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NBA Offseason 2017: Can Anyone Stop the Warriors?

James Harden and Houston
Every single June and July, NBA invest teams invest millions of dollars in free agency with one goal in mind: an NBA title. This year, that free agency madness was taken to a whole new level as teams across the league tried to add the star power they need to take a shot at the ultimate super-team, Golden State, who just completed a historical championship run. Houston gave up a ton to snag Chris Paul, Minnesota added the go-to scorer they need to take the next step in Jimmy Butler, the Thunder sent shockwaves throughout the nation when they added Paul George, and the Celtics reunited Brad Stevens with his old college star, Gordon Hayward. Yet, do any one of these teams really stand a chance at stopping the Warriors, who have averaged 69 wins over the past three years, set countless records, and have two undeniable superstars on their roster plus a terrific supporting cast? A closer look at each of the top contenders may just give us the answers to whether someone can truly derail the dominant Golden State train.

Cleveland Cavaliers: Unlike many of the other teams on this list, Cleveland did not make any significant moves over the off-season roster-wise, despite repeated rumors of them making a run at Paul George, Jimmy Butler and Carmelo Anthony. Despite this, there is no denying Cleveland is likely the biggest threat to Golden State in the league. They still have the clear-cut best player in the world in LeBron James, who has shown no signs of slowing down despite the fact he is getting older, and a player on the cusp of superstardom in point guard Kyrie Irving. Mixed with Kevin Love, a valuable stretch four, and rebounding specialist Tristian Thompson, this is clearly a talented roster, evidenced by their three straight Finals trips and title in 2016. Yet, the team will look ahead to '17-'18 with significant questions as well. The team has generally seem unsatisfied with Love's play almost since he arrived in Cleveland, but haven't been able to ship him off. The Cavs have plenty of solid bench options, but many of them are aging (Richard Jefferson, Deron Williams) or have significant flaws in their game (J.R. Smith). Another point to be made is the fact the Cavaliers lost in five games to Golden State just a few weeks ago in the Finals, and truly doesn't seem any better. Yet, with LeBron at the helm, Cleveland surely will be a major factor. Until he is knocked off, they are the team to beat in the Eastern Conference and in turn, still the most logical threat to the Warriors' aims of a second straight title.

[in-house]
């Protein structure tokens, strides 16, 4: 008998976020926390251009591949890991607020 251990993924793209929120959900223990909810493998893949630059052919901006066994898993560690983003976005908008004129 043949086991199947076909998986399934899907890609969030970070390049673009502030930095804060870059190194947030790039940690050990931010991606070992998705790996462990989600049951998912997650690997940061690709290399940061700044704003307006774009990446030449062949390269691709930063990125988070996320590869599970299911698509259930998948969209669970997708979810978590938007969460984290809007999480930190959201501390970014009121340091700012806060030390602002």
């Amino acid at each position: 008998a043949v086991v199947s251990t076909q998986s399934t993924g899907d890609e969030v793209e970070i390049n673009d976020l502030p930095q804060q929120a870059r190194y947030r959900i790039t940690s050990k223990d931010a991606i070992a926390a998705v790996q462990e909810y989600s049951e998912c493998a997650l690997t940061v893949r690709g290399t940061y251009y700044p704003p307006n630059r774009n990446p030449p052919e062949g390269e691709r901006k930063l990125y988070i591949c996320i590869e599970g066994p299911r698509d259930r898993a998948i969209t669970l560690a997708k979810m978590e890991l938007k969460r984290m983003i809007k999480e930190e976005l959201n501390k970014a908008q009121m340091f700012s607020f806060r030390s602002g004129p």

Houston Rockets: If there is a team that can hang with the Warriors offensively for 48 minutes, it has to be Houston. The Rockets essentially accepted they didn't care about defense in 2016 and committed solely to offense by hiring offensive-minded coach Mike D'Antoni and moving James Harden to point guard. The move clearly paid off in '16-'17, as Houston nearly made the Western Conference Finals after a largely disappointing 2015-2016 campaign. The team made the offense even more lethal by adding Chris Paul, a nine-time All-Star eager to shed his label of being a Playoff choker. Rumors continue to swirl the team may still try to add one more superstar prior to the season but either way, this offense is going to be absolutely lethal, particularly if Sixth Man of the Year Eric Gordon can improve on a career year. Yet, for all the team's significant promise, the CP3 move was also somewhat confusing. Harden had a marvelous season since moving to point guard and the offense overall took major leaps. Adding Paul will not only limit Harden's touches, but move him to the off-ball. That doesn't necessarily mean that the offense will take a step back but it was an odd move at the time for Houston. Another issue that seems to need resolving is the lack of a true go-to option in the post. The Rockets retained veteran Nene and have a promising young center in Clint Capela, but the lack of a true low post presence could be a significant problem against some of the West's top teams. Even so, Houston does have the firepower it seems to need to at the very least, attempt to dethrone the Warriors. If the Paul-Harden experiment takes off the way GM Daryl Morey envisions, this team certainly has good shot at winning the Conference.